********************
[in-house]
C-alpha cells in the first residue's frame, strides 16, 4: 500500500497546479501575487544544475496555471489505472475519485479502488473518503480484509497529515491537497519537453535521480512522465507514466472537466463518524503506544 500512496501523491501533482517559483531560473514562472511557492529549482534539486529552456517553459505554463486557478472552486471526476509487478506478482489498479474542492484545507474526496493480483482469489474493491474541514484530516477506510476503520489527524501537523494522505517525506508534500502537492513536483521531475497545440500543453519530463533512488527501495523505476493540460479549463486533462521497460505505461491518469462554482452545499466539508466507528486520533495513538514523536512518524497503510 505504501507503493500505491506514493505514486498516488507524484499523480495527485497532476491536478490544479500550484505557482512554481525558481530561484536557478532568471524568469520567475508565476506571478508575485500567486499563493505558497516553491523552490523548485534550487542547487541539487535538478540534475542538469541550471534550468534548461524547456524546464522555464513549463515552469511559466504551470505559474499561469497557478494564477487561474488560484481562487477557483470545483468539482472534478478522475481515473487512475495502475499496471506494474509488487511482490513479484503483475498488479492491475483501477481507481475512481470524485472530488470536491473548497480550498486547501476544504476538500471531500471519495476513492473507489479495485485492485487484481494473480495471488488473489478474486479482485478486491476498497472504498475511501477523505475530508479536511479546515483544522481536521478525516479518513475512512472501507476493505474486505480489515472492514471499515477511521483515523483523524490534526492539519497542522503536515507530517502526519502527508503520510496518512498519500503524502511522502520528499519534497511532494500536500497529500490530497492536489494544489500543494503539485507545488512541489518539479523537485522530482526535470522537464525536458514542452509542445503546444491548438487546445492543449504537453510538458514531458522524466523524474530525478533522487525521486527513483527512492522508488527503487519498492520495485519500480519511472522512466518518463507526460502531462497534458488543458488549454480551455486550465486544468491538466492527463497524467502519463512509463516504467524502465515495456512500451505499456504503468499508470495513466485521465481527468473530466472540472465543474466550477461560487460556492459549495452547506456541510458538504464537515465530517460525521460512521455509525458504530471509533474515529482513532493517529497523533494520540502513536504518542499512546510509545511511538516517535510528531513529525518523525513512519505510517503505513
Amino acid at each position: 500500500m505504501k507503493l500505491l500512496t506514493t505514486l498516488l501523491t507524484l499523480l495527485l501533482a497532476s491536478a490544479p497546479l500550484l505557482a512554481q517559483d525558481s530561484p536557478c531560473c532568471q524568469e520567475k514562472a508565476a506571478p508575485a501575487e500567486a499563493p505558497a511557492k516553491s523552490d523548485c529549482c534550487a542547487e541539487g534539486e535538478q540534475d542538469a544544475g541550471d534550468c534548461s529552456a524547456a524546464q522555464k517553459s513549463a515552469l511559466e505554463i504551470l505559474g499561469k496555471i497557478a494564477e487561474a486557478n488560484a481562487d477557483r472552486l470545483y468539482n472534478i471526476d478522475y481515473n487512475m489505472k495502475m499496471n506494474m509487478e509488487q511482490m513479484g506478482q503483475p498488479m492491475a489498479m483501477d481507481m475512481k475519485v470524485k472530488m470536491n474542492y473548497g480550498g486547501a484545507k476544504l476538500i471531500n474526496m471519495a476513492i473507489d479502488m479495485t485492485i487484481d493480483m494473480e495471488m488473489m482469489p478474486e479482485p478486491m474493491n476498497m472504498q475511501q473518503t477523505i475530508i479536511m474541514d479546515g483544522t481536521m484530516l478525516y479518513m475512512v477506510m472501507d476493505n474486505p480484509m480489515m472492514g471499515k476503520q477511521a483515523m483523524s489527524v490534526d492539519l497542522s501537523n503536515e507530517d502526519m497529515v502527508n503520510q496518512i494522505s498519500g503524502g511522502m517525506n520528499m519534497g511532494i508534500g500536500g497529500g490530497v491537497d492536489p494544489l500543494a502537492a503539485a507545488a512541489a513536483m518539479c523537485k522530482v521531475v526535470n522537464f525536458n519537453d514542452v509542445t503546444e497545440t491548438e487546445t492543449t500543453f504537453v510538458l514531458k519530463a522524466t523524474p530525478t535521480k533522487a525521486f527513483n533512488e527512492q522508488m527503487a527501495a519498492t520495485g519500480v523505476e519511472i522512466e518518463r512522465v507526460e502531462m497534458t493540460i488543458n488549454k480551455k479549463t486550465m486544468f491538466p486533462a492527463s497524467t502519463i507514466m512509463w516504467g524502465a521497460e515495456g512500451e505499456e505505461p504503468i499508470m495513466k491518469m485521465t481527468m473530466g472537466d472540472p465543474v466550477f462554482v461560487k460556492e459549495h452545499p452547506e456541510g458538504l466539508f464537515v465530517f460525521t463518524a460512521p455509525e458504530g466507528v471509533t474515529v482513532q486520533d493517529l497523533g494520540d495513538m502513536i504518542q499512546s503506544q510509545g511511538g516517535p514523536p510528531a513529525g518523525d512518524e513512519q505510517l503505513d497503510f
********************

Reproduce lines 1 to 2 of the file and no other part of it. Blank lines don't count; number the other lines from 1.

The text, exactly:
[in-house]
C-alpha cells in the first residue's frame, strides 16, 4: 500500500497546479501575487544544475496555471489505472475519485479502488473518503480484509497529515491537497519537453535521480512522465507514466472537466463518524503506544 500512496501523491501533482517559483531560473514562472511557492529549482534539486529552456517553459505554463486557478472552486471526476509487478506478482489498479474542492484545507474526496493480483482469489474493491474541514484530516477506510476503520489527524501537523494522505517525506508534500502537492513536483521531475497545440500543453519530463533512488527501495523505476493540460479549463486533462521497460505505461491518469462554482452545499466539508466507528486520533495513538514523536512518524497503510 505504501507503493500505491506514493505514486498516488507524484499523480495527485497532476491536478490544479500550484505557482512554481525558481530561484536557478532568471524568469520567475508565476506571478508575485500567486499563493505558497516553491523552490523548485534550487542547487541539487535538478540534475542538469541550471534550468534548461524547456524546464522555464513549463515552469511559466504551470505559474499561469497557478494564477487561474488560484481562487477557483470545483468539482472534478478522475481515473487512475495502475499496471506494474509488487511482490513479484503483475498488479492491475483501477481507481475512481470524485472530488470536491473548497480550498486547501476544504476538500471531500471519495476513492473507489479495485485492485487484481494473480495471488488473489478474486479482485478486491476498497472504498475511501477523505475530508479536511479546515483544522481536521478525516479518513475512512472501507476493505474486505480489515472492514471499515477511521483515523483523524490534526492539519497542522503536515507530517502526519502527508503520510496518512498519500503524502511522502520528499519534497511532494500536500497529500490530497492536489494544489500543494503539485507545488512541489518539479523537485522530482526535470522537464525536458514542452509542445503546444491548438487546445492543449504537453510538458514531458522524466523524474530525478533522487525521486527513483527512492522508488527503487519498492520495485519500480519511472522512466518518463507526460502531462497534458488543458488549454480551455486550465486544468491538466492527463497524467502519463512509463516504467524502465515495456512500451505499456504503468499508470495513466485521465481527468473530466472540472465543474466550477461560487460556492459549495452547506456541510458538504464537515465530517460525521460512521455509525458504530471509533474515529482513532493517529497523533494520540502513536504518542499512546510509545511511538516517535510528531513529525518523525513512519505510517503505513